Neural circuits controlling the selection and persistence of sensory information

Tirin Moore

(Stanford University)

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Date: February 25, 2019


The processing and retention of sensory input is influenced by a number of endogenous factors, such as arousal, motivation, and cognitive control. These factors appear to constrain the sensory information guiding adaptive behavior. This lecture will discuss recent evidence on the neural circuits involved in the modulation, filtering and persistence of sensory information and their relation to basic cognitive functions such as attention and working-memory. Evidence from a range of model systems and approaches will be discussed, as well as relevance to mental disorders.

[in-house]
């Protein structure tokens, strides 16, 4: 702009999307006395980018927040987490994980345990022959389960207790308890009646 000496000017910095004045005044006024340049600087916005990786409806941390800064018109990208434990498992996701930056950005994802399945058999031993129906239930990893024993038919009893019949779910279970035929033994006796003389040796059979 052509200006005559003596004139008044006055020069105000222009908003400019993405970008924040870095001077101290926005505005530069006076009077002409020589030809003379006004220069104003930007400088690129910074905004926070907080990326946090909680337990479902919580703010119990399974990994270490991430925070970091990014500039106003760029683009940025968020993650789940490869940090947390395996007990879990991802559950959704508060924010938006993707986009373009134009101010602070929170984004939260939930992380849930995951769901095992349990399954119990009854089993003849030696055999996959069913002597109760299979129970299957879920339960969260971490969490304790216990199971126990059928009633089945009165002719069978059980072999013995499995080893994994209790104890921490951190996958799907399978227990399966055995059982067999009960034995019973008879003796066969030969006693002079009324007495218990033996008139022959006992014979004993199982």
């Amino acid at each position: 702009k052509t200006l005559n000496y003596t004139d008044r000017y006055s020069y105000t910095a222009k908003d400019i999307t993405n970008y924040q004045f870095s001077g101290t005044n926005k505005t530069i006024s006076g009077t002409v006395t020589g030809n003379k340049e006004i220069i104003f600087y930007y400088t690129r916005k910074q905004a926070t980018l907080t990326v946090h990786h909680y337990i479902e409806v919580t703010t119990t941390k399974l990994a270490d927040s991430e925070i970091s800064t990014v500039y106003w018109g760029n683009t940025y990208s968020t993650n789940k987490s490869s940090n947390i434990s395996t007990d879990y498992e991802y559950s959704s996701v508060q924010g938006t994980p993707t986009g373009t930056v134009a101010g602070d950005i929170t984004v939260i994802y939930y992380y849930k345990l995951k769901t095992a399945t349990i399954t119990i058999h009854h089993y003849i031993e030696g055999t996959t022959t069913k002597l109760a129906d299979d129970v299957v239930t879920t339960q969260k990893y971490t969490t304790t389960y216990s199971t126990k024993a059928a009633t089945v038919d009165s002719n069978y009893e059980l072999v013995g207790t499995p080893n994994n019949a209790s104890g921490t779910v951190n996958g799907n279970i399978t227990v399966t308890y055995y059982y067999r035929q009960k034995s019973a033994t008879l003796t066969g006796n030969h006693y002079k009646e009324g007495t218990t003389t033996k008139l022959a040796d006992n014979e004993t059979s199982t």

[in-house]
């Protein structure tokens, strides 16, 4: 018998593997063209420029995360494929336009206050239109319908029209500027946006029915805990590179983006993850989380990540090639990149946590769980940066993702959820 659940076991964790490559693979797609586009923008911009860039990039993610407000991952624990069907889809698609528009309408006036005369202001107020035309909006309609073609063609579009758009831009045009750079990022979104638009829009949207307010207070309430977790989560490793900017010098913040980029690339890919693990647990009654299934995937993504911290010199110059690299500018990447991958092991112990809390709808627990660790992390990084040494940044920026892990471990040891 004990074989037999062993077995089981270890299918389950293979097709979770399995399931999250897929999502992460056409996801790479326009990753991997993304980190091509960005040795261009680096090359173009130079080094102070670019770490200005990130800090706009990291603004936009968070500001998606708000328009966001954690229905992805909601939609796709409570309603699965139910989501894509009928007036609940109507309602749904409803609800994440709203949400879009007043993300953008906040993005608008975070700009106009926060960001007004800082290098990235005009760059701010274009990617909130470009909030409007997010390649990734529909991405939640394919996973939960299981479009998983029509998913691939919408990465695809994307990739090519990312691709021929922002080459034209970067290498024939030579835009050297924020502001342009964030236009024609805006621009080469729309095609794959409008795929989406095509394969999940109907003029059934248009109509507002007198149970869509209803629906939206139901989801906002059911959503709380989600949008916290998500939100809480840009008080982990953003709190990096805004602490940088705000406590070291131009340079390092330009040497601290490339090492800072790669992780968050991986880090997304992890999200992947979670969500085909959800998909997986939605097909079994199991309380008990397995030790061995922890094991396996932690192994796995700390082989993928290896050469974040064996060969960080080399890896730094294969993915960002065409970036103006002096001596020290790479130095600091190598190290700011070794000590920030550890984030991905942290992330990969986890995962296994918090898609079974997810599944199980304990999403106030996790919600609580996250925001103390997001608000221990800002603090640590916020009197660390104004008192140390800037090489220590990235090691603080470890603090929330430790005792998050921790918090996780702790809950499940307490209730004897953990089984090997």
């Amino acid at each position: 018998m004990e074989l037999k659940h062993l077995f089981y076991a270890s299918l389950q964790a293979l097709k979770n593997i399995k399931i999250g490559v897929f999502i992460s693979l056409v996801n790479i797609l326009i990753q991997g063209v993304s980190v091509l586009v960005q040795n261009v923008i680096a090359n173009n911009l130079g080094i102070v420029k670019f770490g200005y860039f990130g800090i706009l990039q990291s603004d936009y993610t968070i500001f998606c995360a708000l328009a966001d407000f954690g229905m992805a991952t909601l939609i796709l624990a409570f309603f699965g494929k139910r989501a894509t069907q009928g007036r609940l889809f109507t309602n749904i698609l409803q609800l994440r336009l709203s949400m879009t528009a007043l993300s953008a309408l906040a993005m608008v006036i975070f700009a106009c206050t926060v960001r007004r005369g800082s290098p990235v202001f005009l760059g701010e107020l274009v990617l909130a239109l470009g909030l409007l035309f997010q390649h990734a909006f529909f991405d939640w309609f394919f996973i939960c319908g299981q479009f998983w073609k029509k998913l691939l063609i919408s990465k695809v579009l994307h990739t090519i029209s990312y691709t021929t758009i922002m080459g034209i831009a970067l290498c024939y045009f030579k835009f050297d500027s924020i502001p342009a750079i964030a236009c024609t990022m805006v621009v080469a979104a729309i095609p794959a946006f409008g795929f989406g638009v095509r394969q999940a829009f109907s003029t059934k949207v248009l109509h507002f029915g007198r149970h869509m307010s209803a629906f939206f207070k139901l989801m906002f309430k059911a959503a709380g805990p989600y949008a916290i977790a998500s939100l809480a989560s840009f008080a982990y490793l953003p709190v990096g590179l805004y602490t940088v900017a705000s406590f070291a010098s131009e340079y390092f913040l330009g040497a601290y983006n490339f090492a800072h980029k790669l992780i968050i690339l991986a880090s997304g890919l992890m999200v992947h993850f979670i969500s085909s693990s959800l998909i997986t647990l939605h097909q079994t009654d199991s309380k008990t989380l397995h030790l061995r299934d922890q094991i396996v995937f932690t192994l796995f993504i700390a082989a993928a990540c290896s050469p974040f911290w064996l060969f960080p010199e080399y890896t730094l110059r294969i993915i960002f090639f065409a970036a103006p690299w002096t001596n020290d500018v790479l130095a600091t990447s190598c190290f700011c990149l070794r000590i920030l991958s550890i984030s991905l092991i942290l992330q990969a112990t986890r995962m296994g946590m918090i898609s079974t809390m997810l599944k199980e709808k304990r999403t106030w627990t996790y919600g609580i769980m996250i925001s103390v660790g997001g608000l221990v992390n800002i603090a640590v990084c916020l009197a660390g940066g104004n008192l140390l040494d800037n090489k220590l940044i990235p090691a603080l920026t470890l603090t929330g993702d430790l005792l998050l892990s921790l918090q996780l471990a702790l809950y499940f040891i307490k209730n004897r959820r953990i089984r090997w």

Further Information:

Curriculum Vitae


Related papers

[1] Moore T. and Zirnsak M. (2017). Neural mechanisms of selective visual attention. Annual Review of Psychology. 68:47–72. doi: 10.1146/annurev-psych-122414-033400.

[2] Engel TA, Steinmetz NA, Gieselmann MA, Thiele A, Moore T, Boahen K. (2016). Selective modulation of cortical state during spatial attention. Science. 354(6316): 1140-1144. doi: 10.1126/science.aag1420.

Created: Monday, February 25th, 2019